Typical of Marshall's wild and unsound play at this tournament and, indeed, throughout his very poor calendar year 1901. (9...Qd6 or 9...Re8 or 9...Bb6) were all better choices that the over-anxious text.

10. Rb5

This gave Delmar the better of the opening, but stronger still was the simple 10. d4.

10... Qd6

What was good on move 9 is bad here. Marshall would have been basically OK with 10...Bd6 or 10...Qe7.

11. d4

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White was somewhat better here. But now both sides erred badly, as I will discuss in my next post on this game.

Premium Chessgames Member
  KEG: Post II

11... exd4?

This might have led to a quick loss for Marshall. He would have had a playable game with 11...Bh6.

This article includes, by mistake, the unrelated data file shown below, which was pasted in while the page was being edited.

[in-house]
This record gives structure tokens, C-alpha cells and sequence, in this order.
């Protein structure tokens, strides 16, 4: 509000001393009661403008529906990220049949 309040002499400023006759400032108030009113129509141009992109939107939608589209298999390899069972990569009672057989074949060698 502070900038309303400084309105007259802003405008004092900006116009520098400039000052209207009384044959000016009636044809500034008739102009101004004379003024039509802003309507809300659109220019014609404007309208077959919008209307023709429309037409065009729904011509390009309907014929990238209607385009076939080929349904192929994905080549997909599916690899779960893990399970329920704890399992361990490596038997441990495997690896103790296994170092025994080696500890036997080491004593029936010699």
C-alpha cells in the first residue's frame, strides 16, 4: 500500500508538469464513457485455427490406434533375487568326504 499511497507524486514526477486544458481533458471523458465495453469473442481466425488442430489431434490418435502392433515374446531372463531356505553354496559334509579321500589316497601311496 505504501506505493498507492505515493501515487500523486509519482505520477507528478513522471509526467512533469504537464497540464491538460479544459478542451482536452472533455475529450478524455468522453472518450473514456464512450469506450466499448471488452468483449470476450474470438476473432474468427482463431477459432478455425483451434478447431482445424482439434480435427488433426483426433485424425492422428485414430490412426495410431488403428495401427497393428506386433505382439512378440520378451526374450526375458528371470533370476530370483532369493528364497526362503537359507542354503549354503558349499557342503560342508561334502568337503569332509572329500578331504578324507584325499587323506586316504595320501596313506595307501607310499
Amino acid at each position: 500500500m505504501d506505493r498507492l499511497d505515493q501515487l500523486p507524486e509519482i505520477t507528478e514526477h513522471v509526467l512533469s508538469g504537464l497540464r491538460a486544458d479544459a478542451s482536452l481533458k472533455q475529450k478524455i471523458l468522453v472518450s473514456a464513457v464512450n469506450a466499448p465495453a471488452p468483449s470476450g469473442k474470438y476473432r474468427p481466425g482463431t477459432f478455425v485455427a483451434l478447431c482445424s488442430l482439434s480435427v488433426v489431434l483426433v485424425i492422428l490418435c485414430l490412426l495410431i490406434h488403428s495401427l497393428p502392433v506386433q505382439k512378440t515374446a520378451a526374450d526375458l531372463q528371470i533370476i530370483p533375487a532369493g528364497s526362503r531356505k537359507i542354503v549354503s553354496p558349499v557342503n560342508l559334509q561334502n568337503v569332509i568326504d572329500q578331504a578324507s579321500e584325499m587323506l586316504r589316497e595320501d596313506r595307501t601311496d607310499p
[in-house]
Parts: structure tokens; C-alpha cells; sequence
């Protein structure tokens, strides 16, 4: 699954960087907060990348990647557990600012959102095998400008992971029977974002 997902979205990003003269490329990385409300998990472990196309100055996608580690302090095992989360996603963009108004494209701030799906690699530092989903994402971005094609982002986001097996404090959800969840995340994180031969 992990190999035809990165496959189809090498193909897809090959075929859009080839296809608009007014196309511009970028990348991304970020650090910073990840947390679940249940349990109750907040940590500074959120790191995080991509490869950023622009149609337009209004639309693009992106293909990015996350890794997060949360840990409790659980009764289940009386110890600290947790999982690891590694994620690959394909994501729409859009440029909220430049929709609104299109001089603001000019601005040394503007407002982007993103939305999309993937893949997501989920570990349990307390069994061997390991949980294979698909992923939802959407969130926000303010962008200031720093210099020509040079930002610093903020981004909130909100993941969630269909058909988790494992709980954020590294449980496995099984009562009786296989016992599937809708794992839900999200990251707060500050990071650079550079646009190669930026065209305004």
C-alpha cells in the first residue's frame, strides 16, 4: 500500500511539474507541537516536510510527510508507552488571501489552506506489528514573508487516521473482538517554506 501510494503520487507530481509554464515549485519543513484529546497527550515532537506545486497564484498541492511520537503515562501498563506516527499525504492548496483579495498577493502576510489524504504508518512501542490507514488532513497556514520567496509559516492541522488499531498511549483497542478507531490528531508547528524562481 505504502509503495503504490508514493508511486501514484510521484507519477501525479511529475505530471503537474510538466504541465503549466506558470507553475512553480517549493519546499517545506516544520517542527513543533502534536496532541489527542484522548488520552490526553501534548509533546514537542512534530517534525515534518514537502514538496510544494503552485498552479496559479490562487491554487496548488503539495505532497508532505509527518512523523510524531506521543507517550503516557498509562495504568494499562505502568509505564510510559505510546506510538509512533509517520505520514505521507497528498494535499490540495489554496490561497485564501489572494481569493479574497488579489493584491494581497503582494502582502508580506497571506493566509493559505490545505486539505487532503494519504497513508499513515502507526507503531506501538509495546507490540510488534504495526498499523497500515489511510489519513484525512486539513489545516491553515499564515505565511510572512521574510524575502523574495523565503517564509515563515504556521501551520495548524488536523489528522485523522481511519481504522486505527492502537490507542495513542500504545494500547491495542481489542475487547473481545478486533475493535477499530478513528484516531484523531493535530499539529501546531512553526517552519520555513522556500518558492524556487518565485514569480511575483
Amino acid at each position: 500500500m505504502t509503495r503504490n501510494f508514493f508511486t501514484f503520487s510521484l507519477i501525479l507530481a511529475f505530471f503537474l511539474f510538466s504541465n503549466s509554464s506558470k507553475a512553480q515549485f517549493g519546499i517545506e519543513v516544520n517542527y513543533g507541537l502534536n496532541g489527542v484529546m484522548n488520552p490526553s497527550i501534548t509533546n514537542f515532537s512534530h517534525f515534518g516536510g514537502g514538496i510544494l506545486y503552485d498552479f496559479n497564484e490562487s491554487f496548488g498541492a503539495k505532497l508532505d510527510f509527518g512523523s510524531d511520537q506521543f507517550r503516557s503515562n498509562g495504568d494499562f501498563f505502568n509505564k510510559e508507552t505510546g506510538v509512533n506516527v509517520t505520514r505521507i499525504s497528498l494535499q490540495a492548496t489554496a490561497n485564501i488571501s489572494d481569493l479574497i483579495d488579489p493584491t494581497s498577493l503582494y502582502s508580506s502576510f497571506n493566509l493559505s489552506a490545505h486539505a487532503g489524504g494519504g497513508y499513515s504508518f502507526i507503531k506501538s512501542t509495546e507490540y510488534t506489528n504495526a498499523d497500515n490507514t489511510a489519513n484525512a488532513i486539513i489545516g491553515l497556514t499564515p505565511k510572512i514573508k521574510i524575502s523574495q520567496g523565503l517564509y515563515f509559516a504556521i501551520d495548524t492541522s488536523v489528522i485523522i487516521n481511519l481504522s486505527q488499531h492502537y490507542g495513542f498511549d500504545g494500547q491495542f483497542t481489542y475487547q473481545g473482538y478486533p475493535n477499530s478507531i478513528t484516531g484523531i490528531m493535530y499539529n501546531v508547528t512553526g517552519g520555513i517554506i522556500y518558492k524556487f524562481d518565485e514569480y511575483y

12. cxd4?

Missing the intermediate move 12. Bf4, e.g., 12...Qe7 13. Nxd4 NxN 14. cxN Bb6 15. Re1 with an overwhelming advantage for White.

After the wooden text, Marshall had a saving resource, the position now being:

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12... Bb6?

Come what may, Marshall had to try 12...Nxd4 (e.g., 13. NxN QxN 14. Qe2 Bd6 or 13. Bf4 Qa6! 14. NxN BxN 15. Rd5 Bf6 16. Bxc7) with reasonable chances of survival. But now Delmar should have had the game in hand, the position now being:

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13. Bf4?

Gave Marshall another chance. 13. c4! was the way to dominate the board, e.g., 13. c4 a6 14. c5 Qf6 15. Rb2 Ba7 16. Re1.

13... Qe7?

Marshall had to play 13...Qf6. Now, Delmar had another chance, the position now being:

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14. Rb3?

Again missing the chance to play c4.

14... Qf7

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15. Be3?

Pretty much giving up the chance to exploit his superior position. With 15. d5 or maybe 15. Qd3 or 15. Nc3, he would have retained much the better chances.

15.... Na5
16. Rb1 c6

More weak play by Marshall. With 16...Nc4 his counterplay would give him approximately equal chances. But now, Delmar had chances, the position being: